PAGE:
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Tennessee governor celebrates with UT Martin community

Significant members of Tennessee's community filed onto The University of Tennessee at Martin's quadrangle Friday, Sept. 18, 2020, to celebrate the groundbreaking of the Latimer Engineering and Science Building.

University rendering of the Latimer Building (UTM)

The building is named after Bill Latimer, who serves as a member of the UT President's Council and is a former president of the UT Martin Development Committee. Latimer donated the $6.5 million needed to receive state funding for the $65 million project in 2016.

Latimer addressing the crowd

"West Tennessee does not have near as much money as Nashville, Knoxville, the Tri-City areas [...] so we just thought that this is something to do to help all of the young kids," Latimer said.

Tennessee Governor Bill Lee attended the groundbreaking and spoke on the importance of the private sector in relation to public universities.

Lee said everything in rural Tennessee effects all of Tennessee, so the groundbreaking was a worthy celebration, as it will create jobs for the state.

With that, he thanked the Latimers.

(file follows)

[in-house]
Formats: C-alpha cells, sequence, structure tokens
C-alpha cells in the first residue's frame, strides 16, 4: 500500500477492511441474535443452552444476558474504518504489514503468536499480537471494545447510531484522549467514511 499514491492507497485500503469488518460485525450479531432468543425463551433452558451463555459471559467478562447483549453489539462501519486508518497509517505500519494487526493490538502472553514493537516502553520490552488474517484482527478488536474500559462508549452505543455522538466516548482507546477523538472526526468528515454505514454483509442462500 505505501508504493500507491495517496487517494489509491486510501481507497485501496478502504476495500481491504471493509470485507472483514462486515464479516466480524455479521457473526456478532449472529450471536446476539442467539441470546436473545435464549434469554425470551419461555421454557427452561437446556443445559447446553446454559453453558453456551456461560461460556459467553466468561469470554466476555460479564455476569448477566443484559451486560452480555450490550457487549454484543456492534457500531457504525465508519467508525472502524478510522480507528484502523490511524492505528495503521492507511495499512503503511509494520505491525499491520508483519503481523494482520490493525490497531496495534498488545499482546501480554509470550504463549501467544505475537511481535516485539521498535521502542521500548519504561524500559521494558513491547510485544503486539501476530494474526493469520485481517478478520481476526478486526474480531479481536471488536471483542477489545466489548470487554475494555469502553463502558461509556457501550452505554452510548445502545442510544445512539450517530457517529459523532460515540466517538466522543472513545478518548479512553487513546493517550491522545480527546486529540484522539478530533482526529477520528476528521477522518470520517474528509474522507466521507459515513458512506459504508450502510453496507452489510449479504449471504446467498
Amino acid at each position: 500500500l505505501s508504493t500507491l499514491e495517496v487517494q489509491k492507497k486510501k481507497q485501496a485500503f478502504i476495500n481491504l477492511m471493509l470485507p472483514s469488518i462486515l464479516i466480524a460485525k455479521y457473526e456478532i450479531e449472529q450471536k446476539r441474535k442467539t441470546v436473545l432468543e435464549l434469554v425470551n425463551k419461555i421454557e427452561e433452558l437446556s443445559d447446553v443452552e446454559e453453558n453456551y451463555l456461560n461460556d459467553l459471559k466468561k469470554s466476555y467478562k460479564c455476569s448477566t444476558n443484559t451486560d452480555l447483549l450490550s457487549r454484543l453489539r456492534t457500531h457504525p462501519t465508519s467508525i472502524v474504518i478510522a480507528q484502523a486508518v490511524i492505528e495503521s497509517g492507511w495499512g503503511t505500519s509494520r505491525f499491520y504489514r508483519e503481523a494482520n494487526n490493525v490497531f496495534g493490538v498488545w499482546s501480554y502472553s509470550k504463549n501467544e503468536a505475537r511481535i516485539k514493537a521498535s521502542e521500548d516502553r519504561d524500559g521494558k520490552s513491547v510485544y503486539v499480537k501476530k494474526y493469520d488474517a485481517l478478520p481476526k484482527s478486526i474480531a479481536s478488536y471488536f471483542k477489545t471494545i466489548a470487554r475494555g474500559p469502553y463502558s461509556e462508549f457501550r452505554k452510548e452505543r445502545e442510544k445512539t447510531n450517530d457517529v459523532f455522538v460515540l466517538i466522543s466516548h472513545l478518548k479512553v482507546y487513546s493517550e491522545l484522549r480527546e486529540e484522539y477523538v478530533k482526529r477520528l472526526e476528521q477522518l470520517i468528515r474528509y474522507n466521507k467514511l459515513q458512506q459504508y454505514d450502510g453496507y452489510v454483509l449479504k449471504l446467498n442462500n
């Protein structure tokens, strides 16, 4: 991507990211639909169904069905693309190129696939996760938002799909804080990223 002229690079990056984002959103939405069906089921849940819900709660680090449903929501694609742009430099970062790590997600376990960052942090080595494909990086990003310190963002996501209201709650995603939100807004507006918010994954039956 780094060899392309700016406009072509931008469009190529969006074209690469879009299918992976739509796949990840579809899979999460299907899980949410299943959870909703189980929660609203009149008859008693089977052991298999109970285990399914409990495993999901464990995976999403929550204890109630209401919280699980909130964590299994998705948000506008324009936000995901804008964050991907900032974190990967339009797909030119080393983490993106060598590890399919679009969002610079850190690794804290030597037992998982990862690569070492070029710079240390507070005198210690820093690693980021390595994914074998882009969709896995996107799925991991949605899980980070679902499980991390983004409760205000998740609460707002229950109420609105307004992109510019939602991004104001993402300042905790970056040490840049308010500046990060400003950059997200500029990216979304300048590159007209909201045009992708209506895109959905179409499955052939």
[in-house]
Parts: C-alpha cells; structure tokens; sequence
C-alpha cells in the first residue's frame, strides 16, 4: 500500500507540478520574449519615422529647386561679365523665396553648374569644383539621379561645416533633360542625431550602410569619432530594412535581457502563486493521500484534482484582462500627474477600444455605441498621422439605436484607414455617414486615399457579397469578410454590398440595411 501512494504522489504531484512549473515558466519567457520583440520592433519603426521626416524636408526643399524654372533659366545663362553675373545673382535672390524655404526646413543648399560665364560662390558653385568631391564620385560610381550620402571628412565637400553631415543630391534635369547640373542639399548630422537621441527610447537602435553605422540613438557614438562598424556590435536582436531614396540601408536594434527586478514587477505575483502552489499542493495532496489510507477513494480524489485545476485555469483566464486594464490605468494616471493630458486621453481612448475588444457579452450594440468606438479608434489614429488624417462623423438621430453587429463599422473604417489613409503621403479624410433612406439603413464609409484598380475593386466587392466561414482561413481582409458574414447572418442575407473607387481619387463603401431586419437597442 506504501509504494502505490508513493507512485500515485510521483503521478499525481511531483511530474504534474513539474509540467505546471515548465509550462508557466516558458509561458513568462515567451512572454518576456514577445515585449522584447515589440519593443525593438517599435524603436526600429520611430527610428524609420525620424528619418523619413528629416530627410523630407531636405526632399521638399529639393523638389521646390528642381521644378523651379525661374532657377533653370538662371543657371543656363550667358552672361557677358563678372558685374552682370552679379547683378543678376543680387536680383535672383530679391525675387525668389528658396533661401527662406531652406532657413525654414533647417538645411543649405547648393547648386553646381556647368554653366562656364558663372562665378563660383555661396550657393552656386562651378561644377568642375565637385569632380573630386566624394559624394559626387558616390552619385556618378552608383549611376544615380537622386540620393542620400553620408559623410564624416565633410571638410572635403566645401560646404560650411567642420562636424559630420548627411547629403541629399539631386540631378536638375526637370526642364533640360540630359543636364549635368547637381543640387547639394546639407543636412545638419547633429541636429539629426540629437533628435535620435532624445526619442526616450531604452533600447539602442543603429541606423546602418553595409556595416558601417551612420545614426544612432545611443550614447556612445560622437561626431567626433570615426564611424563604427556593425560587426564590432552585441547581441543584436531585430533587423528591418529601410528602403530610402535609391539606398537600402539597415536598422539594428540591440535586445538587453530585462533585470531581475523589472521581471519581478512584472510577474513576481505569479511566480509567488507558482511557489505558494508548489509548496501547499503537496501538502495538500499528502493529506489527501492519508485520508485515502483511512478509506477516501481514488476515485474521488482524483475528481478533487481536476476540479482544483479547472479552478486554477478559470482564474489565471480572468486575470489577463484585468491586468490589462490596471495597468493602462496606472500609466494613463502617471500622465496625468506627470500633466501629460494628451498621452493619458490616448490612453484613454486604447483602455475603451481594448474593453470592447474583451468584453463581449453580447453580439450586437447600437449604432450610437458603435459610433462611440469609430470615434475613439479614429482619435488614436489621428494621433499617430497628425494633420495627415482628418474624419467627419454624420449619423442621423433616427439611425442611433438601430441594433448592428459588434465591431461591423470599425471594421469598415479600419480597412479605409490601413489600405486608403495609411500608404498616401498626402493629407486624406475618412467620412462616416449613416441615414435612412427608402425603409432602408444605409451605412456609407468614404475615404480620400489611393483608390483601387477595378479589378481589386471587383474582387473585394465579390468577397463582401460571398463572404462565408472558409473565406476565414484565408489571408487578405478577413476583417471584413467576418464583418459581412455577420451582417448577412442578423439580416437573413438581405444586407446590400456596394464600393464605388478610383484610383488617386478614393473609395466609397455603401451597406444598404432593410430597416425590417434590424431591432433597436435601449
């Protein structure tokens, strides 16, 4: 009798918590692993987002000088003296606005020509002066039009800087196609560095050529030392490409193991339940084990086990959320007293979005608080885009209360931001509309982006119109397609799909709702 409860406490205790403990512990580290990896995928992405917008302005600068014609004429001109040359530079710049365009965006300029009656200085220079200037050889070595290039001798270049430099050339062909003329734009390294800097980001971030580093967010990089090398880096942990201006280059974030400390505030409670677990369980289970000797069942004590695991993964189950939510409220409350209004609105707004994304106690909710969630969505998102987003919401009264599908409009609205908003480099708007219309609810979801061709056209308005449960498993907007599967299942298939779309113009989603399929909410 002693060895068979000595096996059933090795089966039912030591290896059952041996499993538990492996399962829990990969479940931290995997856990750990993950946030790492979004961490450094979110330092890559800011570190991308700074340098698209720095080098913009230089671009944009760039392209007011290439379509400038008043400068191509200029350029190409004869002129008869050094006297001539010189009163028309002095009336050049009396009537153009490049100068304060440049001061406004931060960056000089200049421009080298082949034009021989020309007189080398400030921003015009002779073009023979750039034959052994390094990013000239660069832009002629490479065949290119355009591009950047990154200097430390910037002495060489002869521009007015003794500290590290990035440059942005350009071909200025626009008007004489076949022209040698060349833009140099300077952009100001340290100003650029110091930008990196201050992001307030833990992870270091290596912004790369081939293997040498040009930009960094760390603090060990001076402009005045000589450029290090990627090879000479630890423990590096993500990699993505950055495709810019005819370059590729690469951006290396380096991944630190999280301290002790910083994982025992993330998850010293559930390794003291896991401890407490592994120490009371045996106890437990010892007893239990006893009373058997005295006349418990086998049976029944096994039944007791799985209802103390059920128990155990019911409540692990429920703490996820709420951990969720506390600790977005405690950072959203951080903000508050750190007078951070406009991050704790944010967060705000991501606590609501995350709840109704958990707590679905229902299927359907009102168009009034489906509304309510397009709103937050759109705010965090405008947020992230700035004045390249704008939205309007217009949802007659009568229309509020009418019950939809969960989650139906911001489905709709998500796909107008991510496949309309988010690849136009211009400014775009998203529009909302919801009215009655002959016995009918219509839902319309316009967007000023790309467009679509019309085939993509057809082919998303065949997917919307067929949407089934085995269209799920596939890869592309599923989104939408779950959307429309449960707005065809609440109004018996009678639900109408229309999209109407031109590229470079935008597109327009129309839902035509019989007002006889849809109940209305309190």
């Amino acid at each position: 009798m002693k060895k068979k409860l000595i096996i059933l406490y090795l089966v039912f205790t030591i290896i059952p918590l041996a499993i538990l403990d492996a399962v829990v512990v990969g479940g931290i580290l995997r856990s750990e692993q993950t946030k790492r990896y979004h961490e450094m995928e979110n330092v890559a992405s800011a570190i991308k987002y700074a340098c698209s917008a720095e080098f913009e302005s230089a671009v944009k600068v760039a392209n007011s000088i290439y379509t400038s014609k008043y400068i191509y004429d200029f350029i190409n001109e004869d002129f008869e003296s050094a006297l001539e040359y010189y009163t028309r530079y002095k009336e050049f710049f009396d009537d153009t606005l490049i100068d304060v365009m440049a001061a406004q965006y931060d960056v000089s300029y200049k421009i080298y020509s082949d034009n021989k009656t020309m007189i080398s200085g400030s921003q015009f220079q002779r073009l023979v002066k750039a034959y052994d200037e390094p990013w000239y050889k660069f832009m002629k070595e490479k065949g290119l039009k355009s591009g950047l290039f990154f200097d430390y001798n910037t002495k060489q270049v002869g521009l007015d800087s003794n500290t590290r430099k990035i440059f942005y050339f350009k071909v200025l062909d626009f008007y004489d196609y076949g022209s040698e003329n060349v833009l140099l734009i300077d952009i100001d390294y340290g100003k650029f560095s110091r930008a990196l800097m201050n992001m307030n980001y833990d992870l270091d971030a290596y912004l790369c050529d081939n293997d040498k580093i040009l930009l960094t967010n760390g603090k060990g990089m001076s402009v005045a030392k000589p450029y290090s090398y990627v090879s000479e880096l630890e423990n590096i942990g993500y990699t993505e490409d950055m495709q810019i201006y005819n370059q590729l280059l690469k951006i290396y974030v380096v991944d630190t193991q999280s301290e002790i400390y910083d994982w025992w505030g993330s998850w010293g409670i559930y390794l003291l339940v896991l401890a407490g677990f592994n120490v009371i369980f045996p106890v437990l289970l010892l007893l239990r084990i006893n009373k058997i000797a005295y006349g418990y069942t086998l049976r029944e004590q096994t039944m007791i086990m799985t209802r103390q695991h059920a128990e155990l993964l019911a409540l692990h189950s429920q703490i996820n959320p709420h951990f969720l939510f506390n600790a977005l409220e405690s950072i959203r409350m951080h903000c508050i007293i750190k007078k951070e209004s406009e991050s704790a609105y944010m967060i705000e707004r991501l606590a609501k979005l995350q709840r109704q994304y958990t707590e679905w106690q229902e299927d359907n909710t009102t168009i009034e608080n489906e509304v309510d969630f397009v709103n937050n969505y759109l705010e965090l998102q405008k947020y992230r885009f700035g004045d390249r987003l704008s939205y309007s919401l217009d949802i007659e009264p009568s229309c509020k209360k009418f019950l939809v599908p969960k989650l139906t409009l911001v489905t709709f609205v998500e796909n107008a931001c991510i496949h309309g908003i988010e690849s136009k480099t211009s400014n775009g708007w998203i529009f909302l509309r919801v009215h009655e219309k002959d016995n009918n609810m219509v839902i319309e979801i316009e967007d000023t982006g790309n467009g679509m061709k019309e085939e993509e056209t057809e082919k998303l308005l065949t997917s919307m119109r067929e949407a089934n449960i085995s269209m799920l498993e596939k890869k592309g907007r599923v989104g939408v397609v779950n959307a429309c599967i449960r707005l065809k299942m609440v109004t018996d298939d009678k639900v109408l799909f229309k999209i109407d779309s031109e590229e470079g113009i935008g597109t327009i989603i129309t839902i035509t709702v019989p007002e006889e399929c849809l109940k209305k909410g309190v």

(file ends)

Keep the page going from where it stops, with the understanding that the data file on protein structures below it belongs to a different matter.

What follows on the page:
"It wouldn't have happened, except for you. This building wouldn't be going up except for you. The lives that are going to be changed in that facility and in this region wouldn't be changed except for you. A government can only do so much. A university can only do so much. It's the people who transform it."

Lee and Latimer believe STEM education benefit the future and will help pull people out of poverty.

"When we can educate young people -- or adults -- in this community on STEM education, what we're doing is creating a skilled workforce. That's attractive to businesses, that creates jobs and drives an economy in this region," Lee said.

UTM Chancellor Dr. Keith Carver was scheduled to be in attendance but has entered into quarantine after coming into contact with a positive case of COVID-19.

Officials estimate that the new building will generate $56.3 million in income and -- between construction and graduates -- will create 901 jobs.

Construction of the Latimer STEM building began in June 2019 after the demolition of the Communications Building on the southeast corner of campus. The new building will start to transform the existing quadrangle into a new one, according to university officials.

University officials say the building will be 120,000 square-feet and three stories tall. The building will be dedicated to the Latimer family, officials report.

A secondary quad will extend toward the Boling University Center, officials announced in an advisory board meeting in September 2019.

The building is expected to be finished for the Fall 2022 semester.

Friday's event was closed to the public.

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